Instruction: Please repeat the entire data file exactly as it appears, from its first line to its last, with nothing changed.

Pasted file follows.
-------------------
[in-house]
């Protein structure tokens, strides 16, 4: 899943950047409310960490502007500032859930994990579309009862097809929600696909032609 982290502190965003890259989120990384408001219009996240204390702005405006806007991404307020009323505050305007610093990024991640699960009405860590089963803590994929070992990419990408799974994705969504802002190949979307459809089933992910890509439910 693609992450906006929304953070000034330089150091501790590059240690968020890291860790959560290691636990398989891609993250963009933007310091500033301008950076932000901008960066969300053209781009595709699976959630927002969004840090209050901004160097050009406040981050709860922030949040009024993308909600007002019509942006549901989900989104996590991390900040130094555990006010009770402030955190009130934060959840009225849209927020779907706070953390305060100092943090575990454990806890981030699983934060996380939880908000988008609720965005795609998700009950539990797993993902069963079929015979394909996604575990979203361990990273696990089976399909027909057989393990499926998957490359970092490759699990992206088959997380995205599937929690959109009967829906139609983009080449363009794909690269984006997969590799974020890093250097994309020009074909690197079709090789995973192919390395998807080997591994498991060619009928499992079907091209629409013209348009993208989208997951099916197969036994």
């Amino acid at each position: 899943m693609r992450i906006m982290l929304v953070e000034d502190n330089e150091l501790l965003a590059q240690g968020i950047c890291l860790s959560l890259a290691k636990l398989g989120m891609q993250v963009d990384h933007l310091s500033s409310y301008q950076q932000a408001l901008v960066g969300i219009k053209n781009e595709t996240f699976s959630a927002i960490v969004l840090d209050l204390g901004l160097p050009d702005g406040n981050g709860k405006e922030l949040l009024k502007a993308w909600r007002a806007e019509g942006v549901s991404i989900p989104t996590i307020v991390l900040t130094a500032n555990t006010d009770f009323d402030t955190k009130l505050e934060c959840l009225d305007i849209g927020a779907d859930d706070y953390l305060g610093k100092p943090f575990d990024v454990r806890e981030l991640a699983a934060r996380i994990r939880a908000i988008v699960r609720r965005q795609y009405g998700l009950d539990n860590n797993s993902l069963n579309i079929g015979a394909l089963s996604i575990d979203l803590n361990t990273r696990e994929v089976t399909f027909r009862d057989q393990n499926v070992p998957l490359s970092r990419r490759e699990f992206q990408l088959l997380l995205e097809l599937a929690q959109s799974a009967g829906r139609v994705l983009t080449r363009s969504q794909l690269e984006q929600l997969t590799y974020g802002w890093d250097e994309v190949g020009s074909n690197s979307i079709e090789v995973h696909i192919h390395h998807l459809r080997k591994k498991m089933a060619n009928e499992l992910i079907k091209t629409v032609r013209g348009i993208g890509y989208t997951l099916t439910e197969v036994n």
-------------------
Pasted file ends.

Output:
[in-house]
């Protein structure tokens, strides 16, 4: 899943950047409310960490502007500032859930994990579309009862097809929600696909032609 982290502190965003890259989120990384408001219009996240204390702005405006806007991404307020009323505050305007610093990024991640699960009405860590089963803590994929070992990419990408799974994705969504802002190949979307459809089933992910890509439910 693609992450906006929304953070000034330089150091501790590059240690968020890291860790959560290691636990398989891609993250963009933007310091500033301008950076932000901008960066969300053209781009595709699976959630927002969004840090209050901004160097050009406040981050709860922030949040009024993308909600007002019509942006549901989900989104996590991390900040130094555990006010009770402030955190009130934060959840009225849209927020779907706070953390305060100092943090575990454990806890981030699983934060996380939880908000988008609720965005795609998700009950539990797993993902069963079929015979394909996604575990979203361990990273696990089976399909027909057989393990499926998957490359970092490759699990992206088959997380995205599937929690959109009967829906139609983009080449363009794909690269984006997969590799974020890093250097994309020009074909690197079709090789995973192919390395998807080997591994498991060619009928499992079907091209629409013209348009993208989208997951099916197969036994």
């Amino acid at each position: 899943m693609r992450i906006m982290l929304v953070e000034d502190n330089e150091l501790l965003a590059q240690g968020i950047c890291l860790s959560l890259a290691k636990l398989g989120m891609q993250v963009d990384h933007l310091s500033s409310y301008q950076q932000a408001l901008v960066g969300i219009k053209n781009e595709t996240f699976s959630a927002i960490v969004l840090d209050l204390g901004l160097p050009d702005g406040n981050g709860k405006e922030l949040l009024k502007a993308w909600r007002a806007e019509g942006v549901s991404i989900p989104t996590i307020v991390l900040t130094a500032n555990t006010d009770f009323d402030t955190k009130l505050e934060c959840l009225d305007i849209g927020a779907d859930d706070y953390l305060g610093k100092p943090f575990d990024v454990r806890e981030l991640a699983a934060r996380i994990r939880a908000i988008v699960r609720r965005q795609y009405g998700l009950d539990n860590n797993s993902l069963n579309i079929g015979a394909l089963s996604i575990d979203l803590n361990t990273r696990e994929v089976t399909f027909r009862d057989q393990n499926v070992p998957l490359s970092r990419r490759e699990f992206q990408l088959l997380l995205e097809l599937a929690q959109s799974a009967g829906r139609v994705l983009t080449r363009s969504q794909l690269e984006q929600l997969t590799y974020g802002w890093d250097e994309v190949g020009s074909n690197s979307i079709e090789v995973h696909i192919h390395h998807l459809r080997k591994k498991m089933a060619n009928e499992l992910i079907k091209t629409v032609r013209g348009i993208g890509y989208t997951l099916t439910e197969v036994n």